Blank Screen Manifesto
This is something I hope to rework into a proper post someday.
It’s crazy how much visual distraction there is by default when using a computer.
You open up the computer, and there’s icons and text absolutely everywhere.
That’s even if you don’t have much open. If you have a couple windows open, it’s complete madness.
You have many companies’ ideas of “UX” all shuffled around the same screen. Even with only high budget interfaces—Gmail, Slack, FB Messenger, a smorgasbord of Apple apps—they’ve all got embedded menus and selections and widgets, different typography and spacing and colors (I think Gmail will be the last webpage on earth to add dark mode). It’s a veritable cacophony.
And it’s not just sometimes—this is the default. This is how our hellhole is expected to look like.
When I’m feeling overloaded and want simplicity, I reach for a notebook. A fresh piece of paper is so perfectly, perfectly empty. But my handwriting is so much slower than typing, the lag behind my thinking becomes unbearable.
So then the computer it is.
Even opening a new Desktop, and just Apple Notes, there’s crap everywhere. Apple’s top menu bar, all the text, all the icons, the clock. Notes has folders, and if you collapse that, your collections of notes.
VS Code doesn’t get you all the way there, either. I had to spend a whole evening customizing “Zen mode” to make it marginally more Zen. The final stuff at the top—the filename, its path, and some icons—are unremovable except through forceful measures (changing the program’s CSS through a tampering extension). Little bits like word suggestion popups and misspelling squiggles that yell at you when you’re in the middle of typing a word are easy to accidentally let drive their cognitive ticks into your attention span repeatedly for hours. It’s wild to me that “just the text” is so radical it’s not even possible.
The whole thing makes me want to throw it all out and start over. Start without status bars, menus, widgets. Bare, beautiful rectangles. Allow a gradient or a single photo, if you like.
I wouldn’t have even thought this possible if I hadn’t seen some screenshots of someone named Nerdy Pepper’s computer interface a while back:
This blew my mind.
There’s nothing but the application. NOTHING.
He’s using some Linux build. It seems inconceivable for me to achieve this on macOS. How could you possibly turn everything off? But I’m unwilling to go back to Linux for my daily computer, so here we are.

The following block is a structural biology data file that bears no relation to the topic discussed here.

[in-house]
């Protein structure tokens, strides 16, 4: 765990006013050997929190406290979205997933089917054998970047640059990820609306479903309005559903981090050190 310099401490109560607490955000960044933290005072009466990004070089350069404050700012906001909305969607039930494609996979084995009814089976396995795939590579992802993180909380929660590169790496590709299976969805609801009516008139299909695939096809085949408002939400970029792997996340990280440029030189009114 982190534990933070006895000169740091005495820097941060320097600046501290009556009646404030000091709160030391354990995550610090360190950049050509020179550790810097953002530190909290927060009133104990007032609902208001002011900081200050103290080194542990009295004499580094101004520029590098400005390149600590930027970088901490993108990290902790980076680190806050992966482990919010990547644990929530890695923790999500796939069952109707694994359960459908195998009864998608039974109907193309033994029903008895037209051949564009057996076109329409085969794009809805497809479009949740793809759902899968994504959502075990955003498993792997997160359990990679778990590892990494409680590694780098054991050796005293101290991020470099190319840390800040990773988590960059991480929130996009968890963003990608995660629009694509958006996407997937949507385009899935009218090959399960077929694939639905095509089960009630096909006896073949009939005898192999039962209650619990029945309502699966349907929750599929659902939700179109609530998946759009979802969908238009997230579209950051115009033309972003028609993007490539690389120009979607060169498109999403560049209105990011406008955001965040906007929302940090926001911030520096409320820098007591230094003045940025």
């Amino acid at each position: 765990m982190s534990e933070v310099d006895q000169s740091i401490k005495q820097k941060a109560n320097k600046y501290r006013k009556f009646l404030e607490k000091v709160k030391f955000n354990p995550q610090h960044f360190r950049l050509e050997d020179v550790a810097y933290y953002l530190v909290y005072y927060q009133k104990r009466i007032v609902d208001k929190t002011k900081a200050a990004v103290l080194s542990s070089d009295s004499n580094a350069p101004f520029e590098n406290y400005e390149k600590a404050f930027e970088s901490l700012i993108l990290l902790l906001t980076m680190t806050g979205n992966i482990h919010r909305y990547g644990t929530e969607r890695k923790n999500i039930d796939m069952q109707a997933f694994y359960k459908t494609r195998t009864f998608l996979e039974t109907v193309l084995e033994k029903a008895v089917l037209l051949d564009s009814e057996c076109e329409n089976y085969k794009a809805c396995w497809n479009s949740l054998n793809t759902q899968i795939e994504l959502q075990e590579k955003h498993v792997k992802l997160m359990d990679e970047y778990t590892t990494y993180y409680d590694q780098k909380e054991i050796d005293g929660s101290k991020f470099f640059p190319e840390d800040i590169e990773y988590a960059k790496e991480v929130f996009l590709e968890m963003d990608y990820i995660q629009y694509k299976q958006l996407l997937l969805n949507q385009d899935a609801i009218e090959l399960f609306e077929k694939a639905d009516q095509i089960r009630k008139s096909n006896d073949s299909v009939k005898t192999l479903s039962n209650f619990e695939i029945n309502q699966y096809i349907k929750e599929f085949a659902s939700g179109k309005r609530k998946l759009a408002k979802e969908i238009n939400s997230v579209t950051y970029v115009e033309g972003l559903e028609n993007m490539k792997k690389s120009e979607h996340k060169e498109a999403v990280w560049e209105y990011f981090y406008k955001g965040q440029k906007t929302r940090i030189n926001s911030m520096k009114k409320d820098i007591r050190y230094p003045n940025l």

So what to do?
I started by removing everything.
I finally figured out how to hide Apple’s top menu bar (didn’t realize you could do that). I made the Dock comically tiny so I would never accidentally trigger it. I installed a macOS automation software called Hammerspoon, and finally learned a bit about the plethora of half-baked options Apple gives (AppleScript, Automator, Shortcuts). And I made a keybaord shortcut that quits all apps, closes all windows, and removes all extra desktops.
Now, If I press
⌘⌥⌃C, literally everything goes away, and I’m left with beautiful blankness.
The most radical was closing my email inbox. I think I’ve had it open since 2011. I never want to close it. I don’t want to “miss something.” What would I possibly miss? This realization let me also close Slack, Messages, and others I felt I “had to have up.”
I’ve started pressing
⌘⌥⌃C when I’m finished doing anything. Then I can actually breathe and think. What do I want to do next?
My next step is slowly putting together new shortcuts to bring tasks to life. Groups of apps and windows that I use to do a task, maybe even play some music and start a Pomodoro timer.
I still think there’s a “messy desk” mode of general purpose work computing where you have fourteen apps and thirty-eight browser tabs all open. But now at least I have the choice to (metaphorically) clean the (metaphorical) desk when I (metaphorically) go home from (metaphorical) work.
It’s the icons that really get to me. They’re buttons for things I already have key shortcuts for, or never want to do. But I am forced to keep them. ↩︎
Well, the background picture, which I think is tasteful and clearly could be just a plain white if desired. ↩︎
It occurs to me now, only with his screenshot next to mine, that this might have just been a screen grab of part of his desktop, and I invented a whole world of customized operating systems with beautiful empty screens based on a misconception. But at this point it doesn’t matter, the idea is good anyway. ↩︎
Apparently what macOS always labels “Desktops” are actually called “Spaces”—this resulted in a lot of wasted Googling. Actually, a lot of Apple’s stuff is named terribly for Googling. Try getting material about the app called “Shortcuts.” ↩︎